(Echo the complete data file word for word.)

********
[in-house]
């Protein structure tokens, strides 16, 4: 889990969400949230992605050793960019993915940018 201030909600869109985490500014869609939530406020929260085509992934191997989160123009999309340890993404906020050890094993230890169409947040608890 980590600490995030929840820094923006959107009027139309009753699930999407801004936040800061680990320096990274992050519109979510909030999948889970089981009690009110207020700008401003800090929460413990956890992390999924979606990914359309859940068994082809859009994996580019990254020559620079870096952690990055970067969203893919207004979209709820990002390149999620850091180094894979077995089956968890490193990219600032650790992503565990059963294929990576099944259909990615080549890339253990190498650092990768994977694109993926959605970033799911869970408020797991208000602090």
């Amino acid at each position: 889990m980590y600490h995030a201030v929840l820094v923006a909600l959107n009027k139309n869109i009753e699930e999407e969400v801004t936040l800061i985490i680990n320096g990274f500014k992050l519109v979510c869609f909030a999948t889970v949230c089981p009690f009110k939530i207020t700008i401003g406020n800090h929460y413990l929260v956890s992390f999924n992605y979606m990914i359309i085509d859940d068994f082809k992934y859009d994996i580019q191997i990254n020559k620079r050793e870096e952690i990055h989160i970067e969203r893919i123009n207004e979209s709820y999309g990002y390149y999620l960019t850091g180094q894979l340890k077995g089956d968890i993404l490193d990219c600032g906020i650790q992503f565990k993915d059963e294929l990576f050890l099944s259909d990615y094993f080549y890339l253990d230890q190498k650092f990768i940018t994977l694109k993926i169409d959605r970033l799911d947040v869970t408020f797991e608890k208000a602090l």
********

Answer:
[in-house]
């Protein structure tokens, strides 16, 4: 889990969400949230992605050793960019993915940018 201030909600869109985490500014869609939530406020929260085509992934191997989160123009999309340890993404906020050890094993230890169409947040608890 980590600490995030929840820094923006959107009027139309009753699930999407801004936040800061680990320096990274992050519109979510909030999948889970089981009690009110207020700008401003800090929460413990956890992390999924979606990914359309859940068994082809859009994996580019990254020559620079870096952690990055970067969203893919207004979209709820990002390149999620850091180094894979077995089956968890490193990219600032650790992503565990059963294929990576099944259909990615080549890339253990190498650092990768994977694109993926959605970033799911869970408020797991208000602090």
């Amino acid at each position: 889990m980590y600490h995030a201030v929840l820094v923006a909600l959107n009027k139309n869109i009753e699930e999407e969400v801004t936040l800061i985490i680990n320096g990274f500014k992050l519109v979510c869609f909030a999948t889970v949230c089981p009690f009110k939530i207020t700008i401003g406020n800090h929460y413990l929260v956890s992390f999924n992605y979606m990914i359309i085509d859940d068994f082809k992934y859009d994996i580019q191997i990254n020559k620079r050793e870096e952690i990055h989160i970067e969203r893919i123009n207004e979209s709820y999309g990002y390149y999620l960019t850091g180094q894979l340890k077995g089956d968890i993404l490193d990219c600032g906020i650790q992503f565990k993915d059963e294929l990576f050890l099944s259909d990615y094993f080549y890339l253990d230890q190498k650092f990768i940018t994977l694109k993926i169409d959605r970033l799911d947040v869970t408020f797991e608890k208000a602090l």